Medieval Movie Roundup

Back in March, I wrote about a list of films with a medieval context.  Here are reviews of the ones we watched, our favorites listed first.

A Knights Tale

This was the last one we watched and, hands down, the favorite of the males of the house.  It corresponded with our reading of the Canterbury Tales.  It is goofy, predictable, and anachronistic (the opening scene has medieval crowds doing the pound-pound-clap to Queen’s We Will Rock Them).  But it was fun and funny.  Chaucer is a clever character we meet walking down a path buck naked (from the back) because he has gambled his clothes away.  Brief nakedness and all, it was one of only two movies which did not require fast forwarding through scenes.  Guys and gals will enjoy this. ☺☺☺☺☻


(pronounced ron or rahn)  This is King Lear in a Japanese context.  It is a big movie, epic, and captivating.  If you have read King Lear you must watch this.  If you haven’t read King Lear, you’d learn the story in a beautiful setting.  Like most of the movies on this list, the pace is slow.  There were some incredible horses galloping down the mountain sequences that almost match the scope of LOTR.  We FF through one scene. I recommend this for drama, cinematography, acting, and exposure to medieval Japanese culture. ☺☺☺☺☻

The Name of the Rose

Sean Connery, a period piece, a mystery…this was a stark, beautiful movie.  I had read Umberto Eco’s book a few summers back so I knew what to expect.  It may be harder to comprehend without that background.  I was very grateful for the tip to FF through a kitchen scene.  My trigger finger was ready.  It appeared without much warning.  Besides that, some viewers might not want to see dead bodies in vats of liquid or at the bottom of a cliff.  There are several dead bodies in this mystery.  ☺☺☺☻☻

The Seventh Seal

The cinematography in Ingmar bergman’s 1957 film reminded me of an Ansel Adams photograph.  Not just because they are both black and white: the play of light and shadow, the focus of the camera let you know a master was behind the lens.  You must be a patient viewer to get through this snail pace, contemplative film.  A bogus miracle worker has some funny lines, i.e.  “Whichever way we turn, our backside’s behind us.”  In one sense I was glad to have watched this just because it is a classic.  ☺☺☺☻☻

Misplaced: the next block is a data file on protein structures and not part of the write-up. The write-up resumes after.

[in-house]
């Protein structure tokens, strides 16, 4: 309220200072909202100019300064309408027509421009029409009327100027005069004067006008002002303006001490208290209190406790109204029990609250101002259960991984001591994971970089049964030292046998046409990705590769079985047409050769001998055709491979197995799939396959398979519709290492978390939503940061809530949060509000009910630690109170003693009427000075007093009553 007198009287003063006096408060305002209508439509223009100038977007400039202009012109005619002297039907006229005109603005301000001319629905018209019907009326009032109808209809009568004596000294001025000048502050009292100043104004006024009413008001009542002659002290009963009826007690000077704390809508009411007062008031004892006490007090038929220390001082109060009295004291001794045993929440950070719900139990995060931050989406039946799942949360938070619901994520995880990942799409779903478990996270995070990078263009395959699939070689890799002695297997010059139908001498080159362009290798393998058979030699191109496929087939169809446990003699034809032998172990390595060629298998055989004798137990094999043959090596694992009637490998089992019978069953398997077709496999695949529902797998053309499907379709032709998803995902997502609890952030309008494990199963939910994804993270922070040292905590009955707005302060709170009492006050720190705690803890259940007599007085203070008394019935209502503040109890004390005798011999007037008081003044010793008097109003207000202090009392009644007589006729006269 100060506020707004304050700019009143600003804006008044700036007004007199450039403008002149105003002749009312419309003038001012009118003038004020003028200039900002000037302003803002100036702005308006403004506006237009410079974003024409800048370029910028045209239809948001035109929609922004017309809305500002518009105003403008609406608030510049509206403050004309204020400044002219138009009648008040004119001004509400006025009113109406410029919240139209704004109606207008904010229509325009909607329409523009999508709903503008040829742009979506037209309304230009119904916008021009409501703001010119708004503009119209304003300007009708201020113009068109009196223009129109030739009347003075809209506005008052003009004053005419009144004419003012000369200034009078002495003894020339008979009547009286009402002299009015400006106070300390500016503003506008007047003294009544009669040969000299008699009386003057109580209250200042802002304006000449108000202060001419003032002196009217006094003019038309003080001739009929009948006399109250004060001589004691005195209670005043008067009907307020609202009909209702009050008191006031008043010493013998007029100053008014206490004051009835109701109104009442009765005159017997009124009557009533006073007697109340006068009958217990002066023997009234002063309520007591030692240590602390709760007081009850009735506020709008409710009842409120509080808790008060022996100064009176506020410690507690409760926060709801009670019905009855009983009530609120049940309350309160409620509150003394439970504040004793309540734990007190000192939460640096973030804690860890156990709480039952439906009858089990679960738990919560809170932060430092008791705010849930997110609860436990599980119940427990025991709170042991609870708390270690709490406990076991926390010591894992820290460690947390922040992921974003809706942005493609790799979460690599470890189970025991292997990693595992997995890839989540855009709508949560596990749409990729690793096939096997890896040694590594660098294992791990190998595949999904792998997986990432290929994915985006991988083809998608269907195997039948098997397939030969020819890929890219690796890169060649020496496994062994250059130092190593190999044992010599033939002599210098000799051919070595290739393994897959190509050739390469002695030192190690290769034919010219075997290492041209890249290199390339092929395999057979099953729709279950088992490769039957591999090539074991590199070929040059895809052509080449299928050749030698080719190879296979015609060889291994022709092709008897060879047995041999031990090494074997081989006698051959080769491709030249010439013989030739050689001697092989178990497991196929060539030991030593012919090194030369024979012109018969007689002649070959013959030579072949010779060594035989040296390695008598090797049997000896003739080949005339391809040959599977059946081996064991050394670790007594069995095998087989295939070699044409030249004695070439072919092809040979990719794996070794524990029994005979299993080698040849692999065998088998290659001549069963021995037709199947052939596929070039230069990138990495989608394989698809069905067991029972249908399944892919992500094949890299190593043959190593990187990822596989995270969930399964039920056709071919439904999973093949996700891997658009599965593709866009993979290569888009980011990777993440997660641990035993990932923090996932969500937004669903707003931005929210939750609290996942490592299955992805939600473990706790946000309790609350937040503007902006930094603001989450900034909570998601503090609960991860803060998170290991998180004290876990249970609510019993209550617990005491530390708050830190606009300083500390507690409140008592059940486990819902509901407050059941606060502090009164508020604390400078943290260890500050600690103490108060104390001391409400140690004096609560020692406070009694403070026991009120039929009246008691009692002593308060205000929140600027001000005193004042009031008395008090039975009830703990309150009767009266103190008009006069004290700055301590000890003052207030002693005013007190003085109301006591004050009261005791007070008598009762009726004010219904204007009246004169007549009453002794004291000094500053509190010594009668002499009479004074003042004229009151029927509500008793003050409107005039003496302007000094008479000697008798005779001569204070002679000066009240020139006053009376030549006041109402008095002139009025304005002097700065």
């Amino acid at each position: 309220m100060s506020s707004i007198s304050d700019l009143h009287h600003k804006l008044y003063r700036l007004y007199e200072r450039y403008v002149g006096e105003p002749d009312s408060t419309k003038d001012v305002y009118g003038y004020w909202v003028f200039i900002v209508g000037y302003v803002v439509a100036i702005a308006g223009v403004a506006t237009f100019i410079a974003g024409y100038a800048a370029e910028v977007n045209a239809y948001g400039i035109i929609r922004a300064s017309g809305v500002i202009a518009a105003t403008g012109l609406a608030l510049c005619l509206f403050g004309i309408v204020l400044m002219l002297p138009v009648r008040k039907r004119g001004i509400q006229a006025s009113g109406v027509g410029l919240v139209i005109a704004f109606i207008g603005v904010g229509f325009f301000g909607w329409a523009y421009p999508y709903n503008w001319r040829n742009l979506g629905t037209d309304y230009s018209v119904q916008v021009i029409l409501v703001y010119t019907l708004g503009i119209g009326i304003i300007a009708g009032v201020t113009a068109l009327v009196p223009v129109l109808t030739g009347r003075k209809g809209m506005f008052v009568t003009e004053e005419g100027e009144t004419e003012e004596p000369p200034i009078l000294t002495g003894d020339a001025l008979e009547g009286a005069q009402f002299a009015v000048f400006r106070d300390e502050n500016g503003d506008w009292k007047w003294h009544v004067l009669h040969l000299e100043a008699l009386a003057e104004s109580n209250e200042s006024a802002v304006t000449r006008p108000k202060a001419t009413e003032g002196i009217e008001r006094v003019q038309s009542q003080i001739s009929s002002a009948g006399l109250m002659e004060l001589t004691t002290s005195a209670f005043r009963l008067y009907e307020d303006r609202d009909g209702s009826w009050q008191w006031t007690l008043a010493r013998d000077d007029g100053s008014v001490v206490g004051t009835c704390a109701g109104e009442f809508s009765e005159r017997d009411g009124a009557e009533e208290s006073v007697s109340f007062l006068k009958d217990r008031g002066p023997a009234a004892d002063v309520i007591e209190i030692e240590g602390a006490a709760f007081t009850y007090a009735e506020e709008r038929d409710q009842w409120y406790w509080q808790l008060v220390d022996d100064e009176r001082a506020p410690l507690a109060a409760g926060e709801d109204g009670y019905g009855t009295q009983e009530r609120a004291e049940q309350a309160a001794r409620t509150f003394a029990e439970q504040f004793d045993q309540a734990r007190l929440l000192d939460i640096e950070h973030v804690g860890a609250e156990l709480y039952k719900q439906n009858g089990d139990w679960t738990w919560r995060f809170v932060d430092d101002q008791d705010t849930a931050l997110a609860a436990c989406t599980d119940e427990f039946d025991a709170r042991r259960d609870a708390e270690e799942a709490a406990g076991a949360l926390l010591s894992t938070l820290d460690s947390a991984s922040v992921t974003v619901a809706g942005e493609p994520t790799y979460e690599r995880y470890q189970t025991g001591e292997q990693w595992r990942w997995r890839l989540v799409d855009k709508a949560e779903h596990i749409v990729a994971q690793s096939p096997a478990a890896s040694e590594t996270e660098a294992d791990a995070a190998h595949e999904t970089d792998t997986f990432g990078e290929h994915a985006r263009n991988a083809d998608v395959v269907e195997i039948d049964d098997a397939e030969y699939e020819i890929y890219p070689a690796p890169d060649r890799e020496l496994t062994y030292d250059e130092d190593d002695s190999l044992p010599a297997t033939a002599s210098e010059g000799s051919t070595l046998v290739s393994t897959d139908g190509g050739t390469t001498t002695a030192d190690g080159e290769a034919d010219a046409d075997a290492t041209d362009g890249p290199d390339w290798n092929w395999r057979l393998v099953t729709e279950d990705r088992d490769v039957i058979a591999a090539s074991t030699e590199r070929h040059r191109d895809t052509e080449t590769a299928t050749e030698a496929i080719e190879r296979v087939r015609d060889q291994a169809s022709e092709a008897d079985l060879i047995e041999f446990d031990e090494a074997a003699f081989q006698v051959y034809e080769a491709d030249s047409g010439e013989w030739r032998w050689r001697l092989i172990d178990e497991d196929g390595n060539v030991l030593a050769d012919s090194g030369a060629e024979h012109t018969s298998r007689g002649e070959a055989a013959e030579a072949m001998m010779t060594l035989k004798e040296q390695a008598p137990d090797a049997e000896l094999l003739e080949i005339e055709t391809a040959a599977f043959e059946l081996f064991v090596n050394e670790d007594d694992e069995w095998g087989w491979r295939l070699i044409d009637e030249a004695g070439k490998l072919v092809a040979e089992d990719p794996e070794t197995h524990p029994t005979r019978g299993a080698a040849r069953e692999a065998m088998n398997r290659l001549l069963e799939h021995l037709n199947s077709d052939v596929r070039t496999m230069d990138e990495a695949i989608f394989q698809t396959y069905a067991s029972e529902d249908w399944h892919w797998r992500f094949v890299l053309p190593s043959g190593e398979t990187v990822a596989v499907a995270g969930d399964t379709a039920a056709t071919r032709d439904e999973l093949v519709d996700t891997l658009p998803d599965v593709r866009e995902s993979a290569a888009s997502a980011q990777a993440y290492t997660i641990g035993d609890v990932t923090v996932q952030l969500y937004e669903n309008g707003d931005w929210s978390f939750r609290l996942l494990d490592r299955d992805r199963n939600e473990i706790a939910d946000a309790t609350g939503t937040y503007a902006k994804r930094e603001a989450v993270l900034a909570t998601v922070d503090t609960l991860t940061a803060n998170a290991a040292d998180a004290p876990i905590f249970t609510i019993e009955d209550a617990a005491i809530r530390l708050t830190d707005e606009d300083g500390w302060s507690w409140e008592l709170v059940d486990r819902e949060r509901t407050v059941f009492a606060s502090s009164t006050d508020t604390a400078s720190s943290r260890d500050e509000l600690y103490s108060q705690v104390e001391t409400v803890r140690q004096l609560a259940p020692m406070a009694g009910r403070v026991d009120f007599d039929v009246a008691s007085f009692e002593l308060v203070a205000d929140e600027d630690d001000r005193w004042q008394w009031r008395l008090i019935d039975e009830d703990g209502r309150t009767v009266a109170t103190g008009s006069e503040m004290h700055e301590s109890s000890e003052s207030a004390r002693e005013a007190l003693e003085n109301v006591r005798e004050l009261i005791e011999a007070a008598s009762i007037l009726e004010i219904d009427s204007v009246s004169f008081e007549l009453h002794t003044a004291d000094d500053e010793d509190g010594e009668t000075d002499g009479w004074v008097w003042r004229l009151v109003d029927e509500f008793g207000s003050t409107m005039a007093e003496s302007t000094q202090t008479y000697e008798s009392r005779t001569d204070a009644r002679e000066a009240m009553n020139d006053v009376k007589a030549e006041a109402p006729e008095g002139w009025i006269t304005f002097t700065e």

Black Robe

This movie combined highly excellent and ghastly elements together.  I could not recommend it.  The cinematography and music are glorious.  Sweeping vistas and  long distance river shots with full orchestra scores provided moments of sublime pleasure.  But it was not worth all the other stuff you had to wade through. Every time the camera was inside a tepee was reason to FF.  And the message of the movie bothered me.  The missionary was a bungling, ignorant fool.  The mission was a failure.  The final scene of death and misery seemed to underline a hopeless, nihilistic scorn.  ☺☻☻☻☻

3 thoughts on “Medieval Movie Roundup

  1. Hi,
    We will begin the medieval period in just a few weeks.  Do you have suggestions for this period for the  younger crowd? ( Gracen is 8.)  We are looking forward to this study!

  2. WE love the Knight’s Tale (especially the closing dance scene). I love her fashion sense. As a Canterbury junky I just loved this twist. Thanks for the good reviews and the “heads up” advice. I hate having the shock of  leaping for the remote.

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